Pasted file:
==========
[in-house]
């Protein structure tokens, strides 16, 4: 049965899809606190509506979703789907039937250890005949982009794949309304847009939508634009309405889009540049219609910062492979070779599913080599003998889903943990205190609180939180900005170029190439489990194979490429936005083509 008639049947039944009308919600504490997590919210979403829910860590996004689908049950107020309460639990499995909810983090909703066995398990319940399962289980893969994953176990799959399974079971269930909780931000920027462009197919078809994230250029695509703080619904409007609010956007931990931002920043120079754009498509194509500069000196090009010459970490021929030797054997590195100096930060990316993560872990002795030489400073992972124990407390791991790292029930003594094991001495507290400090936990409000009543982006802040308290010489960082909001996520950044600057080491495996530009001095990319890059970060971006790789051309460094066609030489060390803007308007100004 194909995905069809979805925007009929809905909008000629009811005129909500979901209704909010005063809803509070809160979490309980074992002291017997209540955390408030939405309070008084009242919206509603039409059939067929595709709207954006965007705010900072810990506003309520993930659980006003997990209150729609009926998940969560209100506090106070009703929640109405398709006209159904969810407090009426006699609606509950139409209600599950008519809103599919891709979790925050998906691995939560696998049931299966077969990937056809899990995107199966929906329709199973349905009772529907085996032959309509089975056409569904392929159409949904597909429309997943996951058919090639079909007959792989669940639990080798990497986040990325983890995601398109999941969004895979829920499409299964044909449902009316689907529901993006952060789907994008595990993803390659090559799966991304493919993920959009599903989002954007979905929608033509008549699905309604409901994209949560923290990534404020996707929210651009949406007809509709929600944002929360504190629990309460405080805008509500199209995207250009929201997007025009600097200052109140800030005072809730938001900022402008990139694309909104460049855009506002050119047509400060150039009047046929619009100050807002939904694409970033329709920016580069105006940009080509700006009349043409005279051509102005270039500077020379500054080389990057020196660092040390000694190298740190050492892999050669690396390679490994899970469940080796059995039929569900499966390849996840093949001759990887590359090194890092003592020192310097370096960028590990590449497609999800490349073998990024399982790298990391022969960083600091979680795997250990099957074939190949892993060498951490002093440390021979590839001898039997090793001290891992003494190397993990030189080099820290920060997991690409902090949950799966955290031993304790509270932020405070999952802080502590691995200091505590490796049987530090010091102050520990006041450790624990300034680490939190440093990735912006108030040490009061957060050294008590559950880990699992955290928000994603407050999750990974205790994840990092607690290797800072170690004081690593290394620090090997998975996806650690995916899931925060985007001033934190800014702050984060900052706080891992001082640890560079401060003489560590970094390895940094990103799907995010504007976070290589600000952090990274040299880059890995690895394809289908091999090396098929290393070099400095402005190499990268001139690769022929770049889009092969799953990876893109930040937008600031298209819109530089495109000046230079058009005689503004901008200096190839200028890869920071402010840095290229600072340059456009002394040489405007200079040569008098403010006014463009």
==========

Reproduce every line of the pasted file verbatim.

[in-house]
């Protein structure tokens, strides 16, 4: 049965899809606190509506979703789907039937250890005949982009794949309304847009939508634009309405889009540049219609910062492979070779599913080599003998889903943990205190609180939180900005170029190439489990194979490429936005083509 008639049947039944009308919600504490997590919210979403829910860590996004689908049950107020309460639990499995909810983090909703066995398990319940399962289980893969994953176990799959399974079971269930909780931000920027462009197919078809994230250029695509703080619904409007609010956007931990931002920043120079754009498509194509500069000196090009010459970490021929030797054997590195100096930060990316993560872990002795030489400073992972124990407390791991790292029930003594094991001495507290400090936990409000009543982006802040308290010489960082909001996520950044600057080491495996530009001095990319890059970060971006790789051309460094066609030489060390803007308007100004 194909995905069809979805925007009929809905909008000629009811005129909500979901209704909010005063809803509070809160979490309980074992002291017997209540955390408030939405309070008084009242919206509603039409059939067929595709709207954006965007705010900072810990506003309520993930659980006003997990209150729609009926998940969560209100506090106070009703929640109405398709006209159904969810407090009426006699609606509950139409209600599950008519809103599919891709979790925050998906691995939560696998049931299966077969990937056809899990995107199966929906329709199973349905009772529907085996032959309509089975056409569904392929159409949904597909429309997943996951058919090639079909007959792989669940639990080798990497986040990325983890995601398109999941969004895979829920499409299964044909449902009316689907529901993006952060789907994008595990993803390659090559799966991304493919993920959009599903989002954007979905929608033509008549699905309604409901994209949560923290990534404020996707929210651009949406007809509709929600944002929360504190629990309460405080805008509500199209995207250009929201997007025009600097200052109140800030005072809730938001900022402008990139694309909104460049855009506002050119047509400060150039009047046929619009100050807002939904694409970033329709920016580069105006940009080509700006009349043409005279051509102005270039500077020379500054080389990057020196660092040390000694190298740190050492892999050669690396390679490994899970469940080796059995039929569900499966390849996840093949001759990887590359090194890092003592020192310097370096960028590990590449497609999800490349073998990024399982790298990391022969960083600091979680795997250990099957074939190949892993060498951490002093440390021979590839001898039997090793001290891992003494190397993990030189080099820290920060997991690409902090949950799966955290031993304790509270932020405070999952802080502590691995200091505590490796049987530090010091102050520990006041450790624990300034680490939190440093990735912006108030040490009061957060050294008590559950880990699992955290928000994603407050999750990974205790994840990092607690290797800072170690004081690593290394620090090997998975996806650690995916899931925060985007001033934190800014702050984060900052706080891992001082640890560079401060003489560590970094390895940094990103799907995010504007976070290589600000952090990274040299880059890995690895394809289908091999090396098929290393070099400095402005190499990268001139690769022929770049889009092969799953990876893109930040937008600031298209819109530089495109000046230079058009005689503004901008200096190839200028890869920071402010840095290229600072340059456009002394040489405007200079040569008098403010006014463009």